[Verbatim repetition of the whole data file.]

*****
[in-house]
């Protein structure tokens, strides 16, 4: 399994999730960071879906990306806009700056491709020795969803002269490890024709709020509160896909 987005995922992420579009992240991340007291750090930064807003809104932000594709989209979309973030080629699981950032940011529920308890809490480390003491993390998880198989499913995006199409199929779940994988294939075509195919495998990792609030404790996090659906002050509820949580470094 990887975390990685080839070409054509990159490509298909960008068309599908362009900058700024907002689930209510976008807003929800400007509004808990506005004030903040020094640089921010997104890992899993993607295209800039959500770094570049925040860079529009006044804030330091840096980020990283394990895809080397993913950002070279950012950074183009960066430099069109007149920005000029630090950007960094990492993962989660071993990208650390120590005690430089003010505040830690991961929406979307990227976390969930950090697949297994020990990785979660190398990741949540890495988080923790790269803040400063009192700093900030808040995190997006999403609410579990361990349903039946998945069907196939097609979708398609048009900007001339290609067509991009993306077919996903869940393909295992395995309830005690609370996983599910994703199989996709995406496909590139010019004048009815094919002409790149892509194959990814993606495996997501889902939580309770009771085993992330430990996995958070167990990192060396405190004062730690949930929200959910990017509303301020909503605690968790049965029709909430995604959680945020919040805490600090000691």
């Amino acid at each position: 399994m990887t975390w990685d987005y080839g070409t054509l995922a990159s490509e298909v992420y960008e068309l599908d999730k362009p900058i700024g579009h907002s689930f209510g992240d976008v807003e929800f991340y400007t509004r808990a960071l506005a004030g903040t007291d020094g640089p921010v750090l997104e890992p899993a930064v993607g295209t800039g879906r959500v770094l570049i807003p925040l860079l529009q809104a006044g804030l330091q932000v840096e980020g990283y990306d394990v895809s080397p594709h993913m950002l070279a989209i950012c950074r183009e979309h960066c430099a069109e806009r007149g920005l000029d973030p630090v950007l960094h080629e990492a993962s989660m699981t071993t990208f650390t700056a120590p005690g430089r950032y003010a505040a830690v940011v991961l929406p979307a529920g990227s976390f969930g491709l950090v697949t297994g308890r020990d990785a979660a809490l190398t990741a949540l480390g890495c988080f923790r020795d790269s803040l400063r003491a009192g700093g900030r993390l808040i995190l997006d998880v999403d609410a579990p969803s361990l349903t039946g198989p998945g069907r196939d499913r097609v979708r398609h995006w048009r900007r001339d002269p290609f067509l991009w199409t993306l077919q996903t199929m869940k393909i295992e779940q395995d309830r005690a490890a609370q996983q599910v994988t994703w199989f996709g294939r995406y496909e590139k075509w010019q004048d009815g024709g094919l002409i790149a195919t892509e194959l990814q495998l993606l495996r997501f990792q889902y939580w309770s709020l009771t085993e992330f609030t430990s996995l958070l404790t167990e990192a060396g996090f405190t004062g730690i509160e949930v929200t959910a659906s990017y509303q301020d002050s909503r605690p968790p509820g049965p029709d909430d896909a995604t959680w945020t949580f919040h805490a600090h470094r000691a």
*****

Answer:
[in-house]
């Protein structure tokens, strides 16, 4: 399994999730960071879906990306806009700056491709020795969803002269490890024709709020509160896909 987005995922992420579009992240991340007291750090930064807003809104932000594709989209979309973030080629699981950032940011529920308890809490480390003491993390998880198989499913995006199409199929779940994988294939075509195919495998990792609030404790996090659906002050509820949580470094 990887975390990685080839070409054509990159490509298909960008068309599908362009900058700024907002689930209510976008807003929800400007509004808990506005004030903040020094640089921010997104890992899993993607295209800039959500770094570049925040860079529009006044804030330091840096980020990283394990895809080397993913950002070279950012950074183009960066430099069109007149920005000029630090950007960094990492993962989660071993990208650390120590005690430089003010505040830690991961929406979307990227976390969930950090697949297994020990990785979660190398990741949540890495988080923790790269803040400063009192700093900030808040995190997006999403609410579990361990349903039946998945069907196939097609979708398609048009900007001339290609067509991009993306077919996903869940393909295992395995309830005690609370996983599910994703199989996709995406496909590139010019004048009815094919002409790149892509194959990814993606495996997501889902939580309770009771085993992330430990996995958070167990990192060396405190004062730690949930929200959910990017509303301020909503605690968790049965029709909430995604959680945020919040805490600090000691």
């Amino acid at each position: 399994m990887t975390w990685d987005y080839g070409t054509l995922a990159s490509e298909v992420y960008e068309l599908d999730k362009p900058i700024g579009h907002s689930f209510g992240d976008v807003e929800f991340y400007t509004r808990a960071l506005a004030g903040t007291d020094g640089p921010v750090l997104e890992p899993a930064v993607g295209t800039g879906r959500v770094l570049i807003p925040l860079l529009q809104a006044g804030l330091q932000v840096e980020g990283y990306d394990v895809s080397p594709h993913m950002l070279a989209i950012c950074r183009e979309h960066c430099a069109e806009r007149g920005l000029d973030p630090v950007l960094h080629e990492a993962s989660m699981t071993t990208f650390t700056a120590p005690g430089r950032y003010a505040a830690v940011v991961l929406p979307a529920g990227s976390f969930g491709l950090v697949t297994g308890r020990d990785a979660a809490l190398t990741a949540l480390g890495c988080f923790r020795d790269s803040l400063r003491a009192g700093g900030r993390l808040i995190l997006d998880v999403d609410a579990p969803s361990l349903t039946g198989p998945g069907r196939d499913r097609v979708r398609h995006w048009r900007r001339d002269p290609f067509l991009w199409t993306l077919q996903t199929m869940k393909i295992e779940q395995d309830r005690a490890a609370q996983q599910v994988t994703w199989f996709g294939r995406y496909e590139k075509w010019q004048d009815g024709g094919l002409i790149a195919t892509e194959l990814q495998l993606l495996r997501f990792q889902y939580w309770s709020l009771t085993e992330f609030t430990s996995l958070l404790t167990e990192a060396g996090f405190t004062g730690i509160e949930v929200t959910a659906s990017y509303q301020d002050s909503r605690p968790p509820g049965p029709d909430d896909a995604t959680w945020t949580f919040h805490a600090h470094r000691a």